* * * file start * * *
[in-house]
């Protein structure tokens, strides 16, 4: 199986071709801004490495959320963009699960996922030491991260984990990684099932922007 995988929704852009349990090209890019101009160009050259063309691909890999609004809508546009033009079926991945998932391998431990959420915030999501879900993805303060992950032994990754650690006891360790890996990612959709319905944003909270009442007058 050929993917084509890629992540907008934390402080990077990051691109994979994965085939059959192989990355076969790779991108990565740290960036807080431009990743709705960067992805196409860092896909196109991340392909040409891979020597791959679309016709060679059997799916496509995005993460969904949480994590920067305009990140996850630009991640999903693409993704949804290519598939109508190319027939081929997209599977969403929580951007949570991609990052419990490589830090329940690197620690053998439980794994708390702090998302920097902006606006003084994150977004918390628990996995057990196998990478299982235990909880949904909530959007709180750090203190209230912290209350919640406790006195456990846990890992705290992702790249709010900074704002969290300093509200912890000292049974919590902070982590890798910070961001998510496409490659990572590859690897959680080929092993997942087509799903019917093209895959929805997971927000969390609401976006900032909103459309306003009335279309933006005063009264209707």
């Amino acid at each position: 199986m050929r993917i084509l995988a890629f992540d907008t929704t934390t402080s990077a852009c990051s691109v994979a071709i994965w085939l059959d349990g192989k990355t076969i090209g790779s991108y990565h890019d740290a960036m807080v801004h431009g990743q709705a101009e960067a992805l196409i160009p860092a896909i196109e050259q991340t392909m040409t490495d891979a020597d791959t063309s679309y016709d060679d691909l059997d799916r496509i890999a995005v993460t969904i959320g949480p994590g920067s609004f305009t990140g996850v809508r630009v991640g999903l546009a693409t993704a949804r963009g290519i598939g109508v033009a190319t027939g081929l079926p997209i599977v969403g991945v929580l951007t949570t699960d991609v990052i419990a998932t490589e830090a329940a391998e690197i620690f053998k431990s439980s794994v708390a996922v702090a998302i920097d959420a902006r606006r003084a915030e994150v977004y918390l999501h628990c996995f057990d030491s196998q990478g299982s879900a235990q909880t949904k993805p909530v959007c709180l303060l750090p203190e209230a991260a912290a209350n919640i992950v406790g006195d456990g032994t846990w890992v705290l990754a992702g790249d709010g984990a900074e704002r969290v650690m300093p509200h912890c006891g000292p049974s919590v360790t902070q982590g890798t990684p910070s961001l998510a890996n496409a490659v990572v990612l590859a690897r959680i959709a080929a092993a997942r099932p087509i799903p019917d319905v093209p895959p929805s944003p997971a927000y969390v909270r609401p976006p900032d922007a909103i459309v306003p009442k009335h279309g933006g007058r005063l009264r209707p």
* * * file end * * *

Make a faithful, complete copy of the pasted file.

[in-house]
């Protein structure tokens, strides 16, 4: 199986071709801004490495959320963009699960996922030491991260984990990684099932922007 995988929704852009349990090209890019101009160009050259063309691909890999609004809508546009033009079926991945998932391998431990959420915030999501879900993805303060992950032994990754650690006891360790890996990612959709319905944003909270009442007058 050929993917084509890629992540907008934390402080990077990051691109994979994965085939059959192989990355076969790779991108990565740290960036807080431009990743709705960067992805196409860092896909196109991340392909040409891979020597791959679309016709060679059997799916496509995005993460969904949480994590920067305009990140996850630009991640999903693409993704949804290519598939109508190319027939081929997209599977969403929580951007949570991609990052419990490589830090329940690197620690053998439980794994708390702090998302920097902006606006003084994150977004918390628990996995057990196998990478299982235990909880949904909530959007709180750090203190209230912290209350919640406790006195456990846990890992705290992702790249709010900074704002969290300093509200912890000292049974919590902070982590890798910070961001998510496409490659990572590859690897959680080929092993997942087509799903019917093209895959929805997971927000969390609401976006900032909103459309306003009335279309933006005063009264209707």
């Amino acid at each position: 199986m050929r993917i084509l995988a890629f992540d907008t929704t934390t402080s990077a852009c990051s691109v994979a071709i994965w085939l059959d349990g192989k990355t076969i090209g790779s991108y990565h890019d740290a960036m807080v801004h431009g990743q709705a101009e960067a992805l196409i160009p860092a896909i196109e050259q991340t392909m040409t490495d891979a020597d791959t063309s679309y016709d060679d691909l059997d799916r496509i890999a995005v993460t969904i959320g949480p994590g920067s609004f305009t990140g996850v809508r630009v991640g999903l546009a693409t993704a949804r963009g290519i598939g109508v033009a190319t027939g081929l079926p997209i599977v969403g991945v929580l951007t949570t699960d991609v990052i419990a998932t490589e830090a329940a391998e690197i620690f053998k431990s439980s794994v708390a996922v702090a998302i920097d959420a902006r606006r003084a915030e994150v977004y918390l999501h628990c996995f057990d030491s196998q990478g299982s879900a235990q909880t949904k993805p909530v959007c709180l303060l750090p203190e209230a991260a912290a209350n919640i992950v406790g006195d456990g032994t846990w890992v705290l990754a992702g790249d709010g984990a900074e704002r969290v650690m300093p509200h912890c006891g000292p049974s919590v360790t902070q982590g890798t990684p910070s961001l998510a890996n496409a490659v990572v990612l590859a690897r959680i959709a080929a092993a997942r099932p087509i799903p019917d319905v093209p895959p929805s944003p997971a927000y969390v909270r609401p976006p900032d922007a909103i459309v306003p009442k009335h279309g933006g007058r005063l009264r209707p």